Sunday, February 13, 2011


The most traditional American food may well be cornmeal. Cornmeal began as a Native American staple. It was domesticated by Native Americans in about 5000 BC and since then has occupied a central role in their nutrition, religion and ritual.

The earliest archeological specimens of maize are from Puebla, Mexico and dated from 5500 years ago. But the physical resemblance to its wild ancestor is slight.

They ground the corn kernels into cornmeal and mixed it with salt and water. Then they baked it. This recipe was introduced to the early colonists, who experimented with it and developed their own uses for cornmeal.

Colonists of Americas used corn as money and even traded corn for marriage licenses.

Indigenous cooks of Mesoamerica and the Southwest ground corn, or maize by rubbing a handheld stone that the Spaniards would later called a ‘manojh.’

Unlike modern cornmeal eaten in North America today, this had been soaked in a mixture of water and ashes or ground limestone, so it was more like grits or hominy grits.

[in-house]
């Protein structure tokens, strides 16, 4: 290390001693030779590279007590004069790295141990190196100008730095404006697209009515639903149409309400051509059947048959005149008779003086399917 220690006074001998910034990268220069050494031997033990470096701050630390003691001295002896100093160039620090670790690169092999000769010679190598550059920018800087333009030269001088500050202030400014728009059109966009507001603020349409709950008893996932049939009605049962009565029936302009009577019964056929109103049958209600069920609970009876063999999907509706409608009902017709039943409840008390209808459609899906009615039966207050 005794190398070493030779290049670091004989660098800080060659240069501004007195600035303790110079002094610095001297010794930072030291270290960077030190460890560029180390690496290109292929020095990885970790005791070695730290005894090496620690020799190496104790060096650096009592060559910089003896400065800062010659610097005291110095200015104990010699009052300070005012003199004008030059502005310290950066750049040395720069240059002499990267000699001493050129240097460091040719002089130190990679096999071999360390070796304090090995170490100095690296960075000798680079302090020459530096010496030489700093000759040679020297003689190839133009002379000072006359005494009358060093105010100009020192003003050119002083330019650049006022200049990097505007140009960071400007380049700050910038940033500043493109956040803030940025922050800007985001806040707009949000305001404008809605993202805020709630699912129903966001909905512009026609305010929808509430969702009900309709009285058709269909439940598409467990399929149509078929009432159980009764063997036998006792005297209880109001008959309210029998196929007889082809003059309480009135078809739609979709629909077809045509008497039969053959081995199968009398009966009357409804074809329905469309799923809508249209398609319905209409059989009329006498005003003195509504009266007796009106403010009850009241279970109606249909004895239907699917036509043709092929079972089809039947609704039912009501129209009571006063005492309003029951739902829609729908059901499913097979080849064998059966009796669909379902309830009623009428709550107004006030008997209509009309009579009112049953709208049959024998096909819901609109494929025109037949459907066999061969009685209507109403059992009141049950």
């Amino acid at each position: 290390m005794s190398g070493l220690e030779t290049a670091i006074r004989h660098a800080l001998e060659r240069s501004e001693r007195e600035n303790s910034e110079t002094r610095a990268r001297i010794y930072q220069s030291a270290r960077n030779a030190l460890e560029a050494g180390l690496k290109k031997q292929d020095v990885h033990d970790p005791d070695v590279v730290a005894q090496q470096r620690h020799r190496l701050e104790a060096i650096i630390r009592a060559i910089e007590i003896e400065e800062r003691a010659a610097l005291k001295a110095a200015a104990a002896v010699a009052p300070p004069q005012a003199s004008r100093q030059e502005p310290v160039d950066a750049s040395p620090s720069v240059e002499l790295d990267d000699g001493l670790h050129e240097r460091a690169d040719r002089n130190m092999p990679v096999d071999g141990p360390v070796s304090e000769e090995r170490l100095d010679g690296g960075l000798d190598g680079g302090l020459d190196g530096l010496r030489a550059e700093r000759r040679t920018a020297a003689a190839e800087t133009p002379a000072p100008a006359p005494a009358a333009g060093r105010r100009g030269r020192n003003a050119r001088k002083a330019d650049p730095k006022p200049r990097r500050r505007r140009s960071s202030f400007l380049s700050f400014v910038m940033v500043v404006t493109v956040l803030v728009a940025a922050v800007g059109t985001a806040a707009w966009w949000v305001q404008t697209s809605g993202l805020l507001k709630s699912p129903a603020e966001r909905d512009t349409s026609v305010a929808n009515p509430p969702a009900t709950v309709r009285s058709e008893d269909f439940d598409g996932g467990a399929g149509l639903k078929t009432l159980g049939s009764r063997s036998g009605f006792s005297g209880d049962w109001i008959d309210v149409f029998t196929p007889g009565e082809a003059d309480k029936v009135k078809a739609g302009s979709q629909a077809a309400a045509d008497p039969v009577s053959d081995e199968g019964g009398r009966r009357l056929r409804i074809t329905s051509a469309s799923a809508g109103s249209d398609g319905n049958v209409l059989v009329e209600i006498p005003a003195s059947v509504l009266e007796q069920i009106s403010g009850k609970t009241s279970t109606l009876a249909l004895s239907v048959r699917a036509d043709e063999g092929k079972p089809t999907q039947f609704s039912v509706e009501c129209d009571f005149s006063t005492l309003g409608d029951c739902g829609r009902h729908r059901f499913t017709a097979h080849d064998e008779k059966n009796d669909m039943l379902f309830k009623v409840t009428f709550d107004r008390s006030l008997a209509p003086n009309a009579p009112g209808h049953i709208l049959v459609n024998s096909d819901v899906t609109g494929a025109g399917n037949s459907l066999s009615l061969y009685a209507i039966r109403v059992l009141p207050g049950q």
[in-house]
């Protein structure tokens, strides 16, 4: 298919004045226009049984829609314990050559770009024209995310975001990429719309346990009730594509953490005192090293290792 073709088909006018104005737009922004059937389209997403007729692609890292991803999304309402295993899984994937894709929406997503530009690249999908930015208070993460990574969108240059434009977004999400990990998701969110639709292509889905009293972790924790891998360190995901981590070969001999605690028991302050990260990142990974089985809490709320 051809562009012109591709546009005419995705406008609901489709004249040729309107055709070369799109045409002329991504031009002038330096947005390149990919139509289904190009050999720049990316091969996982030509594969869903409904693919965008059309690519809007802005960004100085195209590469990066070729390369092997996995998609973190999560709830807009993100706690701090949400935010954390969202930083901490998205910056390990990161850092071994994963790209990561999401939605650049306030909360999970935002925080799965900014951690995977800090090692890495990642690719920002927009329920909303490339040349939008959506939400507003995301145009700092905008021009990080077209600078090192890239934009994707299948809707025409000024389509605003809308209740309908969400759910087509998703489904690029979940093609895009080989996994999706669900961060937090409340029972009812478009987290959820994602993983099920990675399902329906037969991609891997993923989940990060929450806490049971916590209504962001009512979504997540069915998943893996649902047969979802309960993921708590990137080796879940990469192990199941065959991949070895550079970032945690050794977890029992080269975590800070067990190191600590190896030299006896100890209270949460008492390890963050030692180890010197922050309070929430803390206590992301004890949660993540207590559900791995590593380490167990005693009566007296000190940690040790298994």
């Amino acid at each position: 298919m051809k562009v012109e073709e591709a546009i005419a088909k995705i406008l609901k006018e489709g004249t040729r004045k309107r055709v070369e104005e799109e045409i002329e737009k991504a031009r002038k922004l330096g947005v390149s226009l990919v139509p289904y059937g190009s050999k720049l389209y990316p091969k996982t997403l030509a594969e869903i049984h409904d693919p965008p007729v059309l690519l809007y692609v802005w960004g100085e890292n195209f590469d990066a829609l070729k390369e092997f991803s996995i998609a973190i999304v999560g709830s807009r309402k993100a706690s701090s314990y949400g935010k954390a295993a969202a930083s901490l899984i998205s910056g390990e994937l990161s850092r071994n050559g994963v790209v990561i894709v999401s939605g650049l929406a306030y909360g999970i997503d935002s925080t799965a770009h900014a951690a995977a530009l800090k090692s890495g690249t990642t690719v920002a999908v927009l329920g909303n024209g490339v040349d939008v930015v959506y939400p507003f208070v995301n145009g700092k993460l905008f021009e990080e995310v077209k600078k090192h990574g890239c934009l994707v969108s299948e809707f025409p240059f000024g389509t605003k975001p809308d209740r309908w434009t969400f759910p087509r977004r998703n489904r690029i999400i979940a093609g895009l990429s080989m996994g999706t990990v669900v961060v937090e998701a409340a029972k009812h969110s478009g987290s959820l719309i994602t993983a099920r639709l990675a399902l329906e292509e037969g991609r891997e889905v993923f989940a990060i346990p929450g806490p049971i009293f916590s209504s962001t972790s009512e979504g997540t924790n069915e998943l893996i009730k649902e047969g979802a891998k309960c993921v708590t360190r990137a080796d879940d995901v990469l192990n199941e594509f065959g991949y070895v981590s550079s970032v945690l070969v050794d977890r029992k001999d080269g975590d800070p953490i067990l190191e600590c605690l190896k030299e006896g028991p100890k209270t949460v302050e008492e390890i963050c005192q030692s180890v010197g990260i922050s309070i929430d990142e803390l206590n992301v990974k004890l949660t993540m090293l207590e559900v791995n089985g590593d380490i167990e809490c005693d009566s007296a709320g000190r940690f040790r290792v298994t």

The Aztec emperor chose form among 30 dishes for his dinner each day. The ordinary citizen, however was sustained primarily by maize and beans a perfect protein complex.

After ground and mixed with water to make cornmeal, the maize was consumed as a thick gruel called atole or was cooked with various ingredient – beans and chile peppers for tamales, or patted into flat maize cakes called tortillas.

Cornmeal was also used as the basis for poultices, as well as being infused and drunk for stomach problems. A gruel made form cornmeal is used by the mayo for treating diarrhea.

Spanish colonial cooks made a stiff dough of cornmeal, water and salt that they patted out on a board or griddle and baked over or in front of the fire to make a kind of bread that they called bannock, hoecake, or sometimes johnnycake, a name that came from the word “joniken”.